largely modelled on Kant's moral doctrine. finds its expression in the following law: "you must subscribe in all respects to the norm of human exis tence. 234. to an outside observor. that human reason is unbounded in its capacity to know the truth. 282: "The human personality and. there is nothing arbitrary in it.53 on Thu." This means. 22 "In order for the idea of the good." 24 The essence." Justification. cit. presents the possibility of realizing a plentitude of being or. 27 Part III is titled "The Good Throughout of Justification the History of a and the successive for of moral theory Humanity. 283-84. 30 Linda Zagzebski. its necessity is absolute. consequently. or negatively: you must not let pass anything opposed to this norm. 25 Justification. 26 Justification. and that the will is similarly unbounded in its capacity to do good in the world. any violation of this integrality. jashchisja razum istiny [the emerging p. especially Philosophy 'negativity' which drives Hegelian phenomenology from one form of consciousness to the 29 "In the immediately certain. in Justification (p.15." Theoretical Philosophy. 28 in Nothing suggests that Solov'?v may have had a Hegelian phenomenology as no is in there of the hint Theoretical mind. detaches and separates man from the rest of the animal world: by shame a man in reality separates himself from the whole of material nature." Analogously. Given the significance Solov'?v ascribes to shame . This choice is thus infinitely deter mined.VLADIMIR SOLOV'?V'S "VIRTUE EPISTEMOLOGY" and throughout theMedieval among others. in the form of duty. part subject. next. to preserve the integrity of the human being. A man's experience of shame for his own natural tendencies and the functions of his own organism shows that he not merely this material entity. to acquire the force of a sufficient reason or of amotive for action. in other words. 820. but that he is also something more and superior.as a kind of "root" out of which grows the morally mature human individual . 'higher' form. he continues." chapters argue 'progress' in the main spheres of civilized insitutional life." 123. 819) Solov'?v writes that the intention (zamysel) to come to know the truth itself is a "vital act of decision" (zhivoj akt reshenija) which becomes a "principle of movement. self-evident fact of dissatisfaction with formal rationality (razumnostju) the philosophical subject shows itself to be stanov reason of truth). 19 Dec 2013 04:26:37 AM All use subject to JSTOR Terms and Conditions . 275): "A person who is cognitively inte This content downloaded from 129. p. sensitivity 23 In Theoretical Philosophy (p. op. [she] is a particular form of an infinite content. 217 period. writes (p." Justification.. 22) Solov'?v affirms that "[t]he good determines my choice in its favor by the entire infinity of its positive content and its reality. Justification^. from that which surrounds him and from that which is proper to him. "The sense of shame is not merely a distinctive characteristic which. pp.itwill be useful to quote one passage to illustrate the point made in the main text. p. two factors have to come together: a and a sufficient moral clarity and adequate fullness of this idea in consciousness on the of the 116. Zagzebski recites passages from Acquinas.14. each human 21 individual.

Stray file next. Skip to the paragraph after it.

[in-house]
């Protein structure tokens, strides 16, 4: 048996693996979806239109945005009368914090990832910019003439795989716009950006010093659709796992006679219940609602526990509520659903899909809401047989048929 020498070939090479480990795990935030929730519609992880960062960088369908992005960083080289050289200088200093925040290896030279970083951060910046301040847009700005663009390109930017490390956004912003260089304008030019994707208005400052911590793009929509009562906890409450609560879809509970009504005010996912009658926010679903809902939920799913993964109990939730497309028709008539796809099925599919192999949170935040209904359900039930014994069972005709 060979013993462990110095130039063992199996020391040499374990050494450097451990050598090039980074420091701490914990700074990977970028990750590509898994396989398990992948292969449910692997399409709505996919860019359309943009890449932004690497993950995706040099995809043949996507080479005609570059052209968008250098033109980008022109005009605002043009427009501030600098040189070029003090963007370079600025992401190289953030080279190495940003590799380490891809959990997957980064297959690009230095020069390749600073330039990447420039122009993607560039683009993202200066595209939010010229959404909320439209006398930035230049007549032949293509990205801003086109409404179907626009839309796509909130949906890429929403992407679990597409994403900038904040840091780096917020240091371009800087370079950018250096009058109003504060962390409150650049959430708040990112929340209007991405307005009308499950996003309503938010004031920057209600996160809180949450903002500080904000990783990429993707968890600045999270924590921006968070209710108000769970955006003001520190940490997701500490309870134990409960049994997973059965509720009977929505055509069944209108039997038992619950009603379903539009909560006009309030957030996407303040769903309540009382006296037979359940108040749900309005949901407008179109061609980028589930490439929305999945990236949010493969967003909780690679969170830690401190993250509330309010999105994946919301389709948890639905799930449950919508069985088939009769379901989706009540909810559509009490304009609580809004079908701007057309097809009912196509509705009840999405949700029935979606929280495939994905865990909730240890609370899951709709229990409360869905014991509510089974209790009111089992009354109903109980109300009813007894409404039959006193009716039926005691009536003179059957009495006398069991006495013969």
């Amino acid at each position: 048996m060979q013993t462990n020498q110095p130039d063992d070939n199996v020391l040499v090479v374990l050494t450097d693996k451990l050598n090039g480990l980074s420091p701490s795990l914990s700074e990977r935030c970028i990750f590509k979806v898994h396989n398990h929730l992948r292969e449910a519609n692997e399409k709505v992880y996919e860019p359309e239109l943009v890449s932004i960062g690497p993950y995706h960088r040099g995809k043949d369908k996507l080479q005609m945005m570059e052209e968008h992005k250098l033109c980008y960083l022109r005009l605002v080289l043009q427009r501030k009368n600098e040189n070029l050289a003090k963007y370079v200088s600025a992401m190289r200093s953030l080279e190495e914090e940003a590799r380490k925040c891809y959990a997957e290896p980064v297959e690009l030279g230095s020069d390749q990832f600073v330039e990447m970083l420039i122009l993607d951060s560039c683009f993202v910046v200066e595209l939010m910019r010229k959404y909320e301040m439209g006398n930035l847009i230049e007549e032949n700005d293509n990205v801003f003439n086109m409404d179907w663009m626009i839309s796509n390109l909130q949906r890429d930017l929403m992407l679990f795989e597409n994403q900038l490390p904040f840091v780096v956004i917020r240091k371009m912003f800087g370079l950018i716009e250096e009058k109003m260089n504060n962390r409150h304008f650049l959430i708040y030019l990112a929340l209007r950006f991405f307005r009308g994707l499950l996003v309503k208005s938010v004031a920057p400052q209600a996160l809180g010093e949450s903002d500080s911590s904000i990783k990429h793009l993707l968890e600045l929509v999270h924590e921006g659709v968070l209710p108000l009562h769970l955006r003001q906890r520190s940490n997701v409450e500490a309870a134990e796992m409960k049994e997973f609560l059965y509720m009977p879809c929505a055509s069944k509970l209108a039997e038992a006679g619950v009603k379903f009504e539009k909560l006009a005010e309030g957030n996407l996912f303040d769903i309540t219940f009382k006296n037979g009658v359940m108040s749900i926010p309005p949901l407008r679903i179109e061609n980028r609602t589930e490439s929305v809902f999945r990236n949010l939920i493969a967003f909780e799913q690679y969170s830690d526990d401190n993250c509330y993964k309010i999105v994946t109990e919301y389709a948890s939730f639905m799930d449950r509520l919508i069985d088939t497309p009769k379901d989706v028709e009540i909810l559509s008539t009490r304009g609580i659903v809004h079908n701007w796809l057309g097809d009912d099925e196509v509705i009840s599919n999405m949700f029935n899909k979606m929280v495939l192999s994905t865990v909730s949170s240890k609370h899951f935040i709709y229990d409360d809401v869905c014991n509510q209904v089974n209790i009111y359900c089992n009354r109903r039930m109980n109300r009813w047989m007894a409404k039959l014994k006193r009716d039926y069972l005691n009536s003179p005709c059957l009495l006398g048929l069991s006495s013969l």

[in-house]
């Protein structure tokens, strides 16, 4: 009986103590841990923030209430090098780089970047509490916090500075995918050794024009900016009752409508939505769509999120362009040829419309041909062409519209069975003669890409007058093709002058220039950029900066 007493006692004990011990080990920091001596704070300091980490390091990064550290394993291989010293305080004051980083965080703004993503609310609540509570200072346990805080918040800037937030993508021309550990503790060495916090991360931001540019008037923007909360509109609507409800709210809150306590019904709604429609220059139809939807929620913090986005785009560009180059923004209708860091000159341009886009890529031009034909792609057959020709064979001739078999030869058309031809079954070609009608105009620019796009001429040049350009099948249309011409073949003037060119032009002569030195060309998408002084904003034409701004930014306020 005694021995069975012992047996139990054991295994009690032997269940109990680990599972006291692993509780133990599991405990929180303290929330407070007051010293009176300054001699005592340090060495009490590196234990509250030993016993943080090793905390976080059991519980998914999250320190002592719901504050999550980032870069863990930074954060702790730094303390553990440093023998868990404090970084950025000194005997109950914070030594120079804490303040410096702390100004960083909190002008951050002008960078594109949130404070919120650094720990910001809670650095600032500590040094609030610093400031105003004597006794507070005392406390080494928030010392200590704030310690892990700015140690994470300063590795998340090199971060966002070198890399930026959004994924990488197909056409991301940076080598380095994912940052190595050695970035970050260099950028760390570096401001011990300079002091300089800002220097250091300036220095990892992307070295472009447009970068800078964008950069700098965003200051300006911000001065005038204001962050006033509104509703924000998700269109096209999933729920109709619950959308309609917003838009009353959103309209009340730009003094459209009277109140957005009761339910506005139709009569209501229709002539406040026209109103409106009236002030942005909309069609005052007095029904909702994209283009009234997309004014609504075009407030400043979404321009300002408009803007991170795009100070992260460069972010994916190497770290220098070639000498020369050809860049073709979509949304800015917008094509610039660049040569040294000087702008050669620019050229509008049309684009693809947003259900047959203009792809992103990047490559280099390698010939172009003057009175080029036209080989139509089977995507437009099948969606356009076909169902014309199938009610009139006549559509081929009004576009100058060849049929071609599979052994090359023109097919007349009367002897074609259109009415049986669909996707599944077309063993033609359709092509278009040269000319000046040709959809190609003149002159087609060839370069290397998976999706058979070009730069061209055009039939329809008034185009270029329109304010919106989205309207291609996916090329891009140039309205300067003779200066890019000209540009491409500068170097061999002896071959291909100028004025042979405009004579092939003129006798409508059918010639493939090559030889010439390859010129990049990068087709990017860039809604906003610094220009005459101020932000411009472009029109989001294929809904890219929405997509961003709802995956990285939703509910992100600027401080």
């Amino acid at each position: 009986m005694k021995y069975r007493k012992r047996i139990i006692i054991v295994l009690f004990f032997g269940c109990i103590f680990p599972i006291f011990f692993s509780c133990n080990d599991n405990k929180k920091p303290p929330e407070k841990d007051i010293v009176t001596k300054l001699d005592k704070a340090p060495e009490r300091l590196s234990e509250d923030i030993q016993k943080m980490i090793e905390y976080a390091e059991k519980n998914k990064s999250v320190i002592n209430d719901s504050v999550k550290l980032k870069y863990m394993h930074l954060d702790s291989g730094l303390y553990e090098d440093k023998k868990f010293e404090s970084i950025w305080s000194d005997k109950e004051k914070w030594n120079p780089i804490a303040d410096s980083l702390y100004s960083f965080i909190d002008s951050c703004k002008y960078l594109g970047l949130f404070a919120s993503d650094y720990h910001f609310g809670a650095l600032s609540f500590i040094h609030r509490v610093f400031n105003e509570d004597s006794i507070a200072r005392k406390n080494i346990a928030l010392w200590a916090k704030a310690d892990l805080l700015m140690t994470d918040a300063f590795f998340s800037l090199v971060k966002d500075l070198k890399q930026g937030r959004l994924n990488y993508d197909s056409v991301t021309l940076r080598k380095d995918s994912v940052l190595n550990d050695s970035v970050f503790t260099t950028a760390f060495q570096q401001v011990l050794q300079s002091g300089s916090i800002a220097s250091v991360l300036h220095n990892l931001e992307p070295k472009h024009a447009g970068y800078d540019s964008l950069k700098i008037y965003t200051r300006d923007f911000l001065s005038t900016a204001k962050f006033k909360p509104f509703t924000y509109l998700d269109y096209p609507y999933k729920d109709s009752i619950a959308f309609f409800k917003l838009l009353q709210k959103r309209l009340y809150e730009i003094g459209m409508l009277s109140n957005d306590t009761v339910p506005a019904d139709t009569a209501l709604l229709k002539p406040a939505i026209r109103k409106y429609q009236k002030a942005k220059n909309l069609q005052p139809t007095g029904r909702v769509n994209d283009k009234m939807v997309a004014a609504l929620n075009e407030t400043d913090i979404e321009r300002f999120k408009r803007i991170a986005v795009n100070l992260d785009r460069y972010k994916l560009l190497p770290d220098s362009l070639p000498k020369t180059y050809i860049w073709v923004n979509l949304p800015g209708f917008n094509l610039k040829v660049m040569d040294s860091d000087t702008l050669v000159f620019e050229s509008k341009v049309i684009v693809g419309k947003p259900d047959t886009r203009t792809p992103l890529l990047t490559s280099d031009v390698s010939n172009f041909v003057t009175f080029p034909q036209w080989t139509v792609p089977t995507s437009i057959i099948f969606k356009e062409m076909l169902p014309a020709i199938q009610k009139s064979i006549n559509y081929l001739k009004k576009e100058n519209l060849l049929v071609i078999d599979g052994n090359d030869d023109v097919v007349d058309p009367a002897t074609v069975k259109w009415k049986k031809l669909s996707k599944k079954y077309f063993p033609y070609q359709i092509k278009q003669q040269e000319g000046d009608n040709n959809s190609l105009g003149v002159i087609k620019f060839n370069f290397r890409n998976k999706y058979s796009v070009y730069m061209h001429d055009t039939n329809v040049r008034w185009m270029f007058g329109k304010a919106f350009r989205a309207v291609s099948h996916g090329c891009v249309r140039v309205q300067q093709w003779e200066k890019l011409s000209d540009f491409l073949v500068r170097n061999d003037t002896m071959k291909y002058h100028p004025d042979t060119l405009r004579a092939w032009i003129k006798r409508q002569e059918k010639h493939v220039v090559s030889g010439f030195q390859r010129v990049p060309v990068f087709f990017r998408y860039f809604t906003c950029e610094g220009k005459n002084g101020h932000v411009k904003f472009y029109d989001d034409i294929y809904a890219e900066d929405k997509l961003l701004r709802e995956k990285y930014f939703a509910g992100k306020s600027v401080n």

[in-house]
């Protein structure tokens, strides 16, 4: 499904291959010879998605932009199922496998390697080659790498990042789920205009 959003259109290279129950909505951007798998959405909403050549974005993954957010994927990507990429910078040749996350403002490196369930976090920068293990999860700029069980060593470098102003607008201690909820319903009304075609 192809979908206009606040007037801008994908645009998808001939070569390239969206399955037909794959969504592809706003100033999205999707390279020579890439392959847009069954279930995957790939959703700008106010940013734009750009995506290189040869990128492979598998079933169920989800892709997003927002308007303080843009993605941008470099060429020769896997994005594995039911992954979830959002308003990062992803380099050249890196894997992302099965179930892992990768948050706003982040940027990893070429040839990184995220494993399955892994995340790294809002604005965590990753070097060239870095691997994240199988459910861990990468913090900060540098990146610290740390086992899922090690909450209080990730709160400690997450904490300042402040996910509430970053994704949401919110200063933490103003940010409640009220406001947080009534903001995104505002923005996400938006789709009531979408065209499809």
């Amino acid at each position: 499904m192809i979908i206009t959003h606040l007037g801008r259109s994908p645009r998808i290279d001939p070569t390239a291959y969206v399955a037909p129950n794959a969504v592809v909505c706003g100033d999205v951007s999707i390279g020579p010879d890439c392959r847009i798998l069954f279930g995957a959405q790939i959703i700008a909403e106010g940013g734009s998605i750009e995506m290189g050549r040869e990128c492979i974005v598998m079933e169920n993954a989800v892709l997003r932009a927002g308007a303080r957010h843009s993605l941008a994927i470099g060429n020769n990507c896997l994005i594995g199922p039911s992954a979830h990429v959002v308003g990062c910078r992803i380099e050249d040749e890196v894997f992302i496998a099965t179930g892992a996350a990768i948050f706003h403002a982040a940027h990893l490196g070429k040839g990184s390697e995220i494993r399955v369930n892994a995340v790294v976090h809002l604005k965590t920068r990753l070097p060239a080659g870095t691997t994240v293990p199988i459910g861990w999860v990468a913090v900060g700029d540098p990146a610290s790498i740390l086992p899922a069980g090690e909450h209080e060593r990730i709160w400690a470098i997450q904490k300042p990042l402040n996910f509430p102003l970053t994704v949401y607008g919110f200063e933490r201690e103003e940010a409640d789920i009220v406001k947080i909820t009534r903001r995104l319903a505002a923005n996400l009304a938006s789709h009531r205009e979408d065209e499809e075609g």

to perform an act [of intellectual virtue .ch This content downloaded from 129. SWIDERSKI grated has positive higher-order attitudes toward her own intellectual character and the quality of her epistemic states. The emergence of truth itself is the emergence of its universality (vsecel'nosti). that of a noumenal self within the realm of pure intelligibility. not in but in that. That is. 31 Cf. p.Swiderski@unifr.. Institut interfacultaire de VEurope orientale et centrale Universit? de Fribourg Portes de Fribourg CH-1763 E-mail: Granges-Paccot. an emerging (v zarodyshe) form. in short... intellectual courage one have the entrenched habit that courage requires." Cf. Zagzebski does not need to add that the agent in question is just the human person in search of truth within the community to which he and she belong. This is important because intellectual virtue probably requires some time to develop and mature in an agent. 549-580. 1.. but she is in a position to know that she knows. her belief structure is coherent. say. she has a sense of the relative value of the different truths or aspects of reality to which she is related. it can in no way be something partial. for his empty Ego a new and thus far better..53 on Thu. 32 "Whoever thinks about the truth itself.15." in this issue of SEET. a good intellectual character. Further. intimated.14. originally intended as a part of Critique of Abstract Principles. "Formal'nyj princip nravstvennosti . restricted and abstracted. Switzerland Edward. unconditional truth possesses its distinctive quality. Not only does she know.izlozhenie i ocenka s kriticheskimi (Kanta) zamechanijami ob empiricheskoj etike. and the inner growth of this emerging [truth] can only be the development of universal truth." For Zagzebski ". vol." Theoretical Philosophy. Peter und die "werdende Vernunft der Ehlen. he acquires the sense that he loses self-consciousness. 33 No doubt in Justification Solov'?v conception of the person is Kantian.) Acts of virtue V require the component of V and that one act the way a person possession of the motivational with V would or might act in the same circumstances. He himself provides confirmation of this given that the Russian edition of Opravdanie contains an appendix consisting of a text written twenty years earlier. though initially only as intended. ""Impersonalismus" Wahrheit in Solov'?vs Sp?tphilosophie. pp.. on the contrary. unconditional content. 822. Sochinenija. does not think about his Ego.218 EDWARD M. and yet it is likely that such an agents can have knowledge long before they are fully virtuous" (276). She has. as it were. and she is aware of its coherence. it is not necessary that to perform an act of. but the agent need not actually possess V. But even in its emerging cognizability.EMS] it is not necessary that one actually possess the virtue in question. Already in the act of deciding to know the truth the thinking ego becomes the form of truth. In addition. (. 19 Dec 2013 04:26:37 AM All use subject to JSTOR Terms and Conditions .